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PCs can be expensive so with like any new gadget you buy, you’re probably going to be offered computer insurance when you get to the till.
You might be tempted to get the insurance there and then but don’t be fooled. On average electrical retailers are known to charge their customers three to four times more than necessary for insurance.
If your laptop gets pinched from your house or elsewhere, your home contents insurance might not cover it or you might not want to claim on it because it will make future insurance payments higher.
Most home contents insurance policies cover some additional items like computers that have already been specified by you. Do be aware, though, that there’s likely to be an upper-value limit. This means that they won’t pay out more than an agreed amount. If that amount is £1,500 and your computer’s worth £2,000 then you’ll only be able to claim £1,500.
You must decide whether you think the cost of the premiums balances out the risk of your computer being stolen and the money you’d be awarded.
If your computer isn’t that expensive then the premiums are probably a waste of money and it would work out better to just buy a new machine. If you have a particularly glamorous and expensive laptop then it may be worth forking out for your own peace of mind!
Why is it different to a warranty?
The statutory manufacturer’s warranty covers the purchase for a year. It will normally be buried at the bottom of the box. Always read this before taking out computer insurance because it’s highly likely the two will significantly overlap. However, the warranty will only protect you if there’s a technical fault. You won’t be covered if the computer’s stolen. If your computer does get stolen, insurance will allow you to carry on your life or your business as quickly as possible by replacing what has been lost.
Check out the Moneymagpie article What you need to know about warranties for more information.
Sale of Goods Act
The Sale of Goods Act is a particularly useful Act that not enough people resort to. It protects the purchase of goods over their ‘expected useful life’. That means it won’t cover you forever, much as you’d like it to, but it will cover you for a few years. So it’s valuable protection for goods that have an expected ‘useful life’ that’s longer than the standard 12-month warranty. It means that if the product, such as a desktop or laptop computer, has an expected useful life of four years, its owner can get it repaired or replaced if it dies within that period, regardless of any warranties.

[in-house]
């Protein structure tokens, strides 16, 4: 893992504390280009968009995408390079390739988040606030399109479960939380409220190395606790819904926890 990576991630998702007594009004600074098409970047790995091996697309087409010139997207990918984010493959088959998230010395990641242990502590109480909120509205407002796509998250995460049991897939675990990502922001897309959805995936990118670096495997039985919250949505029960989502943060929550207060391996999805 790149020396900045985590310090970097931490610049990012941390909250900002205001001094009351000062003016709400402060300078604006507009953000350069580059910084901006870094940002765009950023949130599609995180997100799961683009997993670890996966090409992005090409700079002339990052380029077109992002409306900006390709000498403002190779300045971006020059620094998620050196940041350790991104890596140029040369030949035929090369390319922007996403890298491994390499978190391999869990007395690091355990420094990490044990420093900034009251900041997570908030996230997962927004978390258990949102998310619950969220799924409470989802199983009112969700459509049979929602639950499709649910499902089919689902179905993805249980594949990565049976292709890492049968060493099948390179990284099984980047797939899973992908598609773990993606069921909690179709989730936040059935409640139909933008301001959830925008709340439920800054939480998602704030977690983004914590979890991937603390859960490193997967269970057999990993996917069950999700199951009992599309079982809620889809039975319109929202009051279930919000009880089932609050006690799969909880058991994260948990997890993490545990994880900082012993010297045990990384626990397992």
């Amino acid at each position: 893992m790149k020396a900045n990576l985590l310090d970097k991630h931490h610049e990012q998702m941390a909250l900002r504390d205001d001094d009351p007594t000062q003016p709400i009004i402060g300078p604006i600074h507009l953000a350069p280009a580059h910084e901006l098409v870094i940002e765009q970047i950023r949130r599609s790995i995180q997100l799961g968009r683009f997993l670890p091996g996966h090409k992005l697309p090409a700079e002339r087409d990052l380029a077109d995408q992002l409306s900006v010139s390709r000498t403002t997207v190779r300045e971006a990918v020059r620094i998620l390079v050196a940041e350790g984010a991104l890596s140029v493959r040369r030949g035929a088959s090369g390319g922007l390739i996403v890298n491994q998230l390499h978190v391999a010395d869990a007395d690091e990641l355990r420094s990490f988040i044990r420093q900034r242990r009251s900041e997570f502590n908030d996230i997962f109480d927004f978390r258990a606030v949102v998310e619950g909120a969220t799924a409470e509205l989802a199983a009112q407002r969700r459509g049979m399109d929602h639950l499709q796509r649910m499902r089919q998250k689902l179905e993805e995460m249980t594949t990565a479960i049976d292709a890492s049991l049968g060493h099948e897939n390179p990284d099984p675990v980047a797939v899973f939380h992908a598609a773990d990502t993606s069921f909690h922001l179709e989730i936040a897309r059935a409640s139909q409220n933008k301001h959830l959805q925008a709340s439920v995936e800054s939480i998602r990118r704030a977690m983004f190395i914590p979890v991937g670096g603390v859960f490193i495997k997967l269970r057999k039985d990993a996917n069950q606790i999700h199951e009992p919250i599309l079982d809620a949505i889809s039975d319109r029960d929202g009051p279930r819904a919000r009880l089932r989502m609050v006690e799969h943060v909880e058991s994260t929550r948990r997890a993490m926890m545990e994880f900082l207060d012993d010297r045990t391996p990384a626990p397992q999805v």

All computers should have a useful life of at least four years, so it’s a waste of money to buy an extended warranty for a desktop or laptop computer. Once again, this doesn’t help you out if you lose the computer, so that could be where insurance comes in handy.
There are lots of polices around and prices depend on how much cover you want. Don’t be sucked in to paying for things you don’t need. If you never take your computer abroad then don’t pay the extra £36.28 for worldwide cover.
Always shop around, get a selection of quotes and remember to read the small print! What are the excesses? What are the terms and conditions? Are there any exclusions?
It’s quite possible you may be penalised in a number of ways:
What won’t be covered by the insurance?
As with all technical equipment, computer insurance does not provide cover for items such as:
Make sure that if you lose your computer it’s not the end of the world. Back up your work to prepare you for any eventuality. Do not keep all email addresses on your computer but make sure they’re also stored on an external hard drive or in an address book (if you’re more traditional).
Keep your photos and favourite music backed up on external hard drives, discs and memory sticks.
For a business, backing up is essential and should be done constantly. For a personal computer you may only want to back up when you upload new, precious stuff.
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